There have never been any VLCCs loading directly from any of Russia's biggest crude oil exporting ports in the Baltic and the Black Sea (Novorossiysk, Primorsk and Ust-Luga), with local port restrictions allowing ships up to Suezmaxes to call at their berths, according to Market Intelligence Network.

Any Russian barrels carried to Asia on VLCCs have been typically loaded their cargoes from other ships (Ship-to-Ship), usually within European waters, such as near the Danish or Dutch coasts.

China and India have been expected to dominate as the destinations for the additional volumes shipped to from Russia's European ports to Asia.

Russian shipments heading for China have approached 1 million b/d, while exports to India have jumped to historical highs, currently exceeding 750,000 b/d. India only absorbed around 30,000 b/d of Russian crude last year.

In parallel to the change in destination of Russian crude oil shipments, the shipping market has been experiencing several other transitions, such as the impact on the employment of the Russian tanker fleet, primarily controlled by state-owned shipping company Sovcomflot, which has been suffering severe pressure, since the employment of its Fleet has been falling sharply since sanctions were introduced.

Nearly 80% of the SCF fleet has remained ballast so far this month, as the sanctioned shipowner faces obstacles in getting vessels deployed.

In early May, 69 of the company's 89 tankers were ballast, with 14 vessels idle in the Far East, 11 in the Mediterranean, and 9 in the Black Sea.

Since the start of the invasion of Ukraine the SCF fleet employment has declined 21%, from nearly 1.4 billion tonne days during week beginning February 20 to 1.1billion tone days for the week beginning April 24.

European sanctions required banks and other financial institutions to cut ties with sanctioned Russian entities by mid-May. Additionally, the International Group of P&I Clubs has rescinded coverage for the sanctioned fleet, further complicating SCF's operations.

In addition, SCF was unable to make the interest payment due against its second tranche of Eurobonds, although it said it has $600 million in cash and is petitioning the Office of Financial Sanctions for a license to facilitate payment.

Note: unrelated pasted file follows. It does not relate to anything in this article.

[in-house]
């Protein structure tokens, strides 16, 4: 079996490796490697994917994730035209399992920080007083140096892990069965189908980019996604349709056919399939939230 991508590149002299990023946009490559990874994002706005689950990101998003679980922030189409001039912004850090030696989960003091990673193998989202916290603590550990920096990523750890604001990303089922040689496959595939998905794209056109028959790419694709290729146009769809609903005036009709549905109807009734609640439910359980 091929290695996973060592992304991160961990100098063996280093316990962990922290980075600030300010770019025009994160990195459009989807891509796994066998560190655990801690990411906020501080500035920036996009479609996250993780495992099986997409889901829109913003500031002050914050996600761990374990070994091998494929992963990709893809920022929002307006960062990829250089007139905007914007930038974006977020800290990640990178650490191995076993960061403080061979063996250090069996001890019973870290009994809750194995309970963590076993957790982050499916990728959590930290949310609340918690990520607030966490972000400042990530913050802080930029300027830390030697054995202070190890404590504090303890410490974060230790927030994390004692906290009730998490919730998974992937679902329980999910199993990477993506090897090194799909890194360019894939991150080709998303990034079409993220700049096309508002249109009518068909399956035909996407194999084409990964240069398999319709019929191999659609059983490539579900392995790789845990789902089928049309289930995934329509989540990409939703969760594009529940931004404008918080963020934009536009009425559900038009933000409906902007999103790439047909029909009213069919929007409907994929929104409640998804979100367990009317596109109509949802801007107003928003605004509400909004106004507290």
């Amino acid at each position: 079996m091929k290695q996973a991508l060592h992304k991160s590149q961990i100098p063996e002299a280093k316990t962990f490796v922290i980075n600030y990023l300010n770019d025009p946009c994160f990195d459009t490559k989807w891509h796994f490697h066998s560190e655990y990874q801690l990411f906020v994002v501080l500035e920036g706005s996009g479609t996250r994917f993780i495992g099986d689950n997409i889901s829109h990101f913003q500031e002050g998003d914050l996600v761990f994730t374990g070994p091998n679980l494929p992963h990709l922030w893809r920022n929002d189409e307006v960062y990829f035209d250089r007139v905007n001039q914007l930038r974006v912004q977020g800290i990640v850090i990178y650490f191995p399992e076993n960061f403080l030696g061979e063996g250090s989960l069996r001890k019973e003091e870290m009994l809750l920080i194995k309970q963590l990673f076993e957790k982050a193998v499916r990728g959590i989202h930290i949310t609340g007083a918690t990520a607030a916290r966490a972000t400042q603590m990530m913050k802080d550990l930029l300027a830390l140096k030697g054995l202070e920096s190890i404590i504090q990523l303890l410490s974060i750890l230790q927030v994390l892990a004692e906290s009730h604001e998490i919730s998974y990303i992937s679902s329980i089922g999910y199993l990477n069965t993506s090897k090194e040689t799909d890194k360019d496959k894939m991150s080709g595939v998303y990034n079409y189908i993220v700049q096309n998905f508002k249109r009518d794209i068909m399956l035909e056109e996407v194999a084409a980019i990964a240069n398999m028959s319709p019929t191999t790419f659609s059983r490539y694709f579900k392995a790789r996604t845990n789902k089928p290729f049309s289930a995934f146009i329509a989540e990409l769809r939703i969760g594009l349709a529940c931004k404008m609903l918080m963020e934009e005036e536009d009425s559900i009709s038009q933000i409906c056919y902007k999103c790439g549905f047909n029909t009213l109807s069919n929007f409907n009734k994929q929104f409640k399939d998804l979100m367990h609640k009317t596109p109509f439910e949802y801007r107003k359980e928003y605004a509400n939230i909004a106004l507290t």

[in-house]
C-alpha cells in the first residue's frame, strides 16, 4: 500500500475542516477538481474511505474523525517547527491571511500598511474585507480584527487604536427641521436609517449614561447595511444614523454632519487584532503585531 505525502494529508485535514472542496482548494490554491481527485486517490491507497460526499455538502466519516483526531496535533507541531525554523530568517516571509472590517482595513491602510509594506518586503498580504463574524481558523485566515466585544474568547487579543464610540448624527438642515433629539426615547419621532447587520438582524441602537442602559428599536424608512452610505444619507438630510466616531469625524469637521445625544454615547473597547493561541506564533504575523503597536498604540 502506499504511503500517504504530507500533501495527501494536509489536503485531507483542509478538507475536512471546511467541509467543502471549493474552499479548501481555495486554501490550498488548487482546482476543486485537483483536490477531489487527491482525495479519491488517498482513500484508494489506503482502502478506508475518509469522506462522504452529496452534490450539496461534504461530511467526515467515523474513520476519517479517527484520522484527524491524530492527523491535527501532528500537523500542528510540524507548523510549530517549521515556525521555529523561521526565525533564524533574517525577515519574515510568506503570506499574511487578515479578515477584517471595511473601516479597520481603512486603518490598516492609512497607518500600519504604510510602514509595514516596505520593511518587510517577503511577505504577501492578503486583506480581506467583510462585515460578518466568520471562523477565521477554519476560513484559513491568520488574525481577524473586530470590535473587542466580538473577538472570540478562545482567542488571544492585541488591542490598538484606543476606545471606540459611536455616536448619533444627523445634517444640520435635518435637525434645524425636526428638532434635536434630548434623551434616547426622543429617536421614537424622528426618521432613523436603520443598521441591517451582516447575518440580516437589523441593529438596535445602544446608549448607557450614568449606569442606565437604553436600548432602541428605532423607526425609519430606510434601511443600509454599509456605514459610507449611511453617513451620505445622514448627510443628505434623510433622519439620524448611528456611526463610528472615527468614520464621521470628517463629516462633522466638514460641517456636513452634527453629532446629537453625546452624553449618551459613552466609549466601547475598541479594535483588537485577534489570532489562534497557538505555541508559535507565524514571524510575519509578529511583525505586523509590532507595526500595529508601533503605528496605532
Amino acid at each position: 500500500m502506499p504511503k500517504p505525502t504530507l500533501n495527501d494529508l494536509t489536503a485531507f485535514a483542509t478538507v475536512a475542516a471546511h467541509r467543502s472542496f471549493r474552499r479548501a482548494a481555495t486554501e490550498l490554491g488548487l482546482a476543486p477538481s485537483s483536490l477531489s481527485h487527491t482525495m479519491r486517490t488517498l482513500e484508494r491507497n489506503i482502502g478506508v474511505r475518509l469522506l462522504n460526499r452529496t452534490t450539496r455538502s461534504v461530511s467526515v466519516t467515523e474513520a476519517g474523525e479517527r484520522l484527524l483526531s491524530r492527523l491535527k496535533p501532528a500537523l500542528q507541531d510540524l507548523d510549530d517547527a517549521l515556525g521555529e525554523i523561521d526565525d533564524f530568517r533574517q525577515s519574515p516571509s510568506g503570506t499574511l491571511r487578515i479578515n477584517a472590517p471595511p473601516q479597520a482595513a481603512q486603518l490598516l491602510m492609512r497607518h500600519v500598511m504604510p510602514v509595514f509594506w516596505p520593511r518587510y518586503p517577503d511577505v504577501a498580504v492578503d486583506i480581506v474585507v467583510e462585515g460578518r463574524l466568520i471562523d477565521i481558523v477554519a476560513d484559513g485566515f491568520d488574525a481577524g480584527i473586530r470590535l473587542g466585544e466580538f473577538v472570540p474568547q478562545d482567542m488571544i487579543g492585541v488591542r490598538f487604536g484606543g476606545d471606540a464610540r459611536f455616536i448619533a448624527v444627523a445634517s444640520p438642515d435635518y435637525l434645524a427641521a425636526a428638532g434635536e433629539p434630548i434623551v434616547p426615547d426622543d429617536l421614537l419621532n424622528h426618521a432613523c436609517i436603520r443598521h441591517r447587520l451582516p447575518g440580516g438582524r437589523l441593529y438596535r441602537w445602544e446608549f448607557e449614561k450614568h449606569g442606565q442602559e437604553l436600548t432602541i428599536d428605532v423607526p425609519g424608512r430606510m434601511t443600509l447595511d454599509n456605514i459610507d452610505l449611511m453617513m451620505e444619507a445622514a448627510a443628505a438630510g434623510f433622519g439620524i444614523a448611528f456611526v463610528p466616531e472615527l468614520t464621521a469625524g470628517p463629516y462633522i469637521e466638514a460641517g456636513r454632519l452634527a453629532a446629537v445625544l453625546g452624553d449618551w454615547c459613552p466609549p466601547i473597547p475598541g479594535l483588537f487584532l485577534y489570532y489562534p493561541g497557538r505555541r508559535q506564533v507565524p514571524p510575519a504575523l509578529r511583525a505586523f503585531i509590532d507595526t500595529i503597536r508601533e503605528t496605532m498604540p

Reports indicate SCF has begun to liquidate members of its fleet in order to meet financial obligations to western financiers.

Focusing on the ships having recently lifted Russian crude oil, the majority refers to ships controlled by Greek shipowners (51%), Russians (19%) and Chinese (6%).

International relations become clearly crucial, taking into consideration the recent incident of two laden Greek tankers seized by Iranian forces near the Iranian coast.

This is believed to have been made in response to action taken by the Greek authorities in April, after the transfer of an Iranian oil cargo on board of an Iranian-flagged ship, previously controlled by Russian interests, to the US.

Average monthly shipments of purely Russian crude oil grades to China and India stood near 21 million barrels in 2021, but have already exceeded 31 million barrels this year, with April's activity at 45 million. Aframaxes carried 85% of these flows in 2021, but with their market share having fallen to 75% so far this year. Suezmaxes have recently gained in these routes, with their share pushed to 27% in the last couple of months, from just 11% in 2021. As more Russian crude oil from the Baltic and the Black Sea will be shipped to India and China in coming months, Suezmaxes are expected to be even more preferrable against Suezmaxes, while more VLCCs would probably consider lifting cargoes in these routes as well, especially if combined between cargoes from US Gulf to Europe and then Middle East Gulf to the Far East.

Source: Commodities At Sea

In terms of demand, flows from Russia to China and India have been typically requiring 30 voyages in 2021, a number pushed to 47 in April, with 19 of them referring to flows from Russia's European ports to the two Asian countries. A similar trend has been observed for Suezmaxes in recent months. It's worth highlighting that ships of both sizeclasses employed in flows from Russian Baltic and Black Sea to India and China have been utilizing most of their capacity.